HealthDay News — Higher intake of both unprocessed red meat and processed meat is associated with ischemic heart disease (IHD), according to a review published online July 20 in Critical Reviews in Food Science and Nutrition.

Keren Papier, Ph.D., from the University of Oxford in the United Kingdom, and colleagues conducted a systematic literature search to assess the relationship of unprocessed red meat, processed meat, and poultry intake with the risk for IHD.

Based on 13 published articles (total 1,427,989 participants; 32,630 IHD cases), the researchers found that higher consumption of unprocessed red meat was associated with a higher risk for IHD (relative risk per 50 g/day higher intake, 1.09; 12 studies), as was higher consumption of processed meat (relative risk, 1.18; 10 studies). Poultry intake was not associated with IHD (10 studies).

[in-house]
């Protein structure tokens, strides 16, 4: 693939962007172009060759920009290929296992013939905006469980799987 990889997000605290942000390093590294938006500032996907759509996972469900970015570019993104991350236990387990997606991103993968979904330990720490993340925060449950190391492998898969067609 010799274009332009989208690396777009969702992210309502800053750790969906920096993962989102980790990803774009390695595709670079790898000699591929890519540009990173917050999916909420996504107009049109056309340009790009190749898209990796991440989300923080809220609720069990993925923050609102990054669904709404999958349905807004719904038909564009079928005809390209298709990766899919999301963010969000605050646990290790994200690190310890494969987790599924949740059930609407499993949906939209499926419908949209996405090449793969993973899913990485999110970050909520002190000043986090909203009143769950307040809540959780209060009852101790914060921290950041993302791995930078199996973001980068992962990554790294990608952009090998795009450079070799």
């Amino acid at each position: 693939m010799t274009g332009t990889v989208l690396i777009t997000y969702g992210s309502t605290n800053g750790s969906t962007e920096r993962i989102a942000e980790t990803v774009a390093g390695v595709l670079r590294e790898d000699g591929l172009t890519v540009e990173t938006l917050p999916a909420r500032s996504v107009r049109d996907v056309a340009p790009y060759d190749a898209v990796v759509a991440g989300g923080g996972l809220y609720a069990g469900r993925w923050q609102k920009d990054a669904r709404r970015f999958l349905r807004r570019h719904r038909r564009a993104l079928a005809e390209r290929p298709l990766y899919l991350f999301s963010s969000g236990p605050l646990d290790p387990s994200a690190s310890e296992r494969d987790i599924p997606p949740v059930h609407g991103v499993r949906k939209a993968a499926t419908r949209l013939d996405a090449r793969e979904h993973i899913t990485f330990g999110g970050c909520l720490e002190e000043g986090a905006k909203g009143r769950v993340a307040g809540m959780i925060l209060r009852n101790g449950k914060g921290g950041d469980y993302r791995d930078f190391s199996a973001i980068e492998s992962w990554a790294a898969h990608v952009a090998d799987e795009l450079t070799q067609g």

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“In conclusion, this large meta-analysis of meat intake and IHD risk shows that unprocessed red and processed meat might be risk factors for IHD,” the authors write. “This supports public health recommendations to reduce the consumption of unprocessed red and processed meat intake for the prevention of IHD.”

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